Grow Yourself! (so you can take control of your life)

Ok, so we’ve made our New Years’ resolutions and it’s now the end of February. Most of us want to improve our lives—by improving ourselves, our health, physical and emotional, our relationships, and our effectiveness in life. We know what we “should” be doing, but…

Making changes in our lives– changing routines, habits, and overcoming dysfunctional patterns— all involve learning to think differently. In doing so we can become more efficient and effective, more focused and deliberate; healthier both physically and emotionally.

Why do we put off what we know is best for our body physically and emotionally? The things that we know would help us function more effectively?
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Synergies in Treatment

A series of articles written by Dr. Gelbart for the Northern California Psychiatric Society Newsletter. These articles are a bit more “technical” than others on this blog, but they can help anyone interested in how mindfulness, positive psychology, Wellness approach, and skills training can help with self-esteem, anxiety, depression, motivation, and other difficulties. It may help you in choosing a therapist, and/or bring up questions for discussion with your therapist or friends.

  1. Introduction
  2. Judgmental Thinking
  3. Mindfulness and Psychiatric Treatment
  4. Teaching The Patient To Swim
  5. Focusting On The Positive
  6. Changing The Shoulds To Wants
  7. Mindfulness Psychotherapy And The Brain
  8. Which Tool When

Part VI: Developing Integrity

Values and Priorities

“There is only one corner of the universe you can be certain of improving and that is your own self.”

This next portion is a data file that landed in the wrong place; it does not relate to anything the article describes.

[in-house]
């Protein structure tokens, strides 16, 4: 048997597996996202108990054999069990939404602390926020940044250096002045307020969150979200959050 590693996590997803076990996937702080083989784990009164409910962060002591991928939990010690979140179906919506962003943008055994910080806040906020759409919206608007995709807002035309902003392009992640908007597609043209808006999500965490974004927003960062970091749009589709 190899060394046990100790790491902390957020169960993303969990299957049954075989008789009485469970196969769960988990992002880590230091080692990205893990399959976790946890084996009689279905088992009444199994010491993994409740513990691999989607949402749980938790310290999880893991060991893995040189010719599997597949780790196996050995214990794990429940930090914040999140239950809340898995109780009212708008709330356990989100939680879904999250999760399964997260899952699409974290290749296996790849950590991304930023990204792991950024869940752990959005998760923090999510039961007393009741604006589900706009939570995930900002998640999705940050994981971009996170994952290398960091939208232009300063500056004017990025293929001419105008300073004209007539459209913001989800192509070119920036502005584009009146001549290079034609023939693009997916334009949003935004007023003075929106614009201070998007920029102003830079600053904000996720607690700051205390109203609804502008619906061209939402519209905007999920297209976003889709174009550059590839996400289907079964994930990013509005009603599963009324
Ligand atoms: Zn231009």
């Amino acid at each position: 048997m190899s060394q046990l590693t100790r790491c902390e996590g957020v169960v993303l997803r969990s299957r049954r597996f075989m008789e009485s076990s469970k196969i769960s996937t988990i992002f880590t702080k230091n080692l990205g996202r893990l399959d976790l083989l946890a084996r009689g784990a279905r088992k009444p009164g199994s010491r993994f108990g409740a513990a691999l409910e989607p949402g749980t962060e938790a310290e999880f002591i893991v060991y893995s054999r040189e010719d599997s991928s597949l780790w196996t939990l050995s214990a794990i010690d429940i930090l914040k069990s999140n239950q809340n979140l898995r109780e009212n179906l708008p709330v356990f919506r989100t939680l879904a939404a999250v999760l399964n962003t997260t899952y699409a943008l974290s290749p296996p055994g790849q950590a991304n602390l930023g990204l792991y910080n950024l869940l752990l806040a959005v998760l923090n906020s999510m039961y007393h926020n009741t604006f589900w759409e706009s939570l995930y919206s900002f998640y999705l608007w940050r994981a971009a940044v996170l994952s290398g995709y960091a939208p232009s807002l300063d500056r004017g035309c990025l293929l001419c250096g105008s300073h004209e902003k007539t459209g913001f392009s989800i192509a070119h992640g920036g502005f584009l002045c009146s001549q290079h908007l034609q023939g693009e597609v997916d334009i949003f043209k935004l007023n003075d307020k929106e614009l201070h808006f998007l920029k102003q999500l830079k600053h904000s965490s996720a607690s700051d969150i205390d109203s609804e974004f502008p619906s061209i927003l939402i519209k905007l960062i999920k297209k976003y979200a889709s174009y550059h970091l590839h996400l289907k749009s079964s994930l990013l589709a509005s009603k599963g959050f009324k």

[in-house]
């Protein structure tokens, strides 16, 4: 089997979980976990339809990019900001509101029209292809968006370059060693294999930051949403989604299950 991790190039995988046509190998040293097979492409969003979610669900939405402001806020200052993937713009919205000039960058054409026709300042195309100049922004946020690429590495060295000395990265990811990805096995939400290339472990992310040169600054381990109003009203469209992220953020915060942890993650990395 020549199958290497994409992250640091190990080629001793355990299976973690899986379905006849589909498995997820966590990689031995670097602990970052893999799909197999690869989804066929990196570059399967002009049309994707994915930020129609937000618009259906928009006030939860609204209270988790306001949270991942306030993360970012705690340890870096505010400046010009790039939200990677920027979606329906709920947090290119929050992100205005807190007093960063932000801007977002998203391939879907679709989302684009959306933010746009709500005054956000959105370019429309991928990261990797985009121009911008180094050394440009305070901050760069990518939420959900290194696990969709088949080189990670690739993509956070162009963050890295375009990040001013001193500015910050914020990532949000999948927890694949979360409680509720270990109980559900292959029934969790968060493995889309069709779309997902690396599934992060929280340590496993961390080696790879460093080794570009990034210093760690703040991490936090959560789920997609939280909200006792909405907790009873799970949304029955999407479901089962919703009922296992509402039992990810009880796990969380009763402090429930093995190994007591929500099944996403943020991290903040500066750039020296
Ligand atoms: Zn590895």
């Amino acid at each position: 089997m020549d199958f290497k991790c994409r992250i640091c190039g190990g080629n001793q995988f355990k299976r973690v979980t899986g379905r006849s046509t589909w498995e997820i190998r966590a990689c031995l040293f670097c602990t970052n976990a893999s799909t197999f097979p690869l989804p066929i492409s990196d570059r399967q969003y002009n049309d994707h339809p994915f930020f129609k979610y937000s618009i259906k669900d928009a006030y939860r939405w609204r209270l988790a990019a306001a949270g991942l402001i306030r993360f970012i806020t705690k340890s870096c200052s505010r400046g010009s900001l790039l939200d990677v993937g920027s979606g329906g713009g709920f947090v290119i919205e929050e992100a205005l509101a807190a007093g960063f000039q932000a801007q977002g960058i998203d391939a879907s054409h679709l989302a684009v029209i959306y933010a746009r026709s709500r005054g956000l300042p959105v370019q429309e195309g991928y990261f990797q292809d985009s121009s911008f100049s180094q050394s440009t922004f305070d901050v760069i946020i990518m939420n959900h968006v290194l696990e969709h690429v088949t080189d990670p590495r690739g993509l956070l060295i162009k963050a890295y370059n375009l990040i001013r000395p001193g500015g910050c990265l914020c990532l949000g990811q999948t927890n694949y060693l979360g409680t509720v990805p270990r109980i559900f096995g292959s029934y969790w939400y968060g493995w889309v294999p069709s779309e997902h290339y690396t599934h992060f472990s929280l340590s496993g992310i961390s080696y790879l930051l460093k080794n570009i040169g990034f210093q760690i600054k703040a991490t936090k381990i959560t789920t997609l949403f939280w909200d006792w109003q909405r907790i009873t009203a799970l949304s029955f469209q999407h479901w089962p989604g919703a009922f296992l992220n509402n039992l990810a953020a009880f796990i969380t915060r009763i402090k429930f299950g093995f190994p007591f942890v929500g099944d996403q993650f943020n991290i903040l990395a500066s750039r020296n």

Aldous Huxley

Do you have values? What are your values? If you have a choice between sticking to your values, or pleasing someone else, which do you choose? Which is more important for you, being accepted, or doing what you believe is right? Examples of values which you might believe in would be honesty, independence, compassion, treating others with respect, living by The Golden Rule, trying not to hurt others, and contributing to society and the world. Make your own list. It has to be your own, not mine, not your mother’s or father’s. It doesn’t mean that we’ll be perfect at it, but it becomes a guideline or template for our action choices. When you think about PAEJO, “what outcome do I want?,” your values will be an important guideline. You can’t control if other people will like you. But you can control your choice of actions, through mindfulness, being present, being aware of your doubts, fears, and judgements from childhood, and choosing actions which fit your values.

Many people live life by the Reverse Golden Rule, (“RGR”). We often see the world as “dog-eat-dog,” everyone out for themselves. So the belief is “people will treat me selfishly” and the RGR goes “Treat other people the way you expect them to treat you. This is also known as the “screw-’em” rule.

You can choose for yourself, and you can choose what you value in others. I have found that the “Golden Rule” rather than the RGR has brought me better relationships, and friends who similarly respect my feelings.

One of the important ways that The Potent Mind works is by helping you create a new space inside. When you start to let go of your judgments, and your fears of other people’s judgments, it will leave you with some emptiness. When you consider your values, your needs, your strengths and weaknesses, and what gets your juices flowing, you will begin to imagine new possibilities for your life. Follow your passions. Develop your values. Build your character traits. Use your strengths. Face your weaknesses and shore them up, with help where needed.

We’re a work in progress.

Here are some character traits and values that I have put together. You may not agree with all of them– you have to work out your own. We’ll never live up to all of them all the time but they are goals we set that can guide our choices of action.

Mind Gem #6: Determine your values and priorities and use these as your guides for action. Determine the character traits you value and develop them in yourself.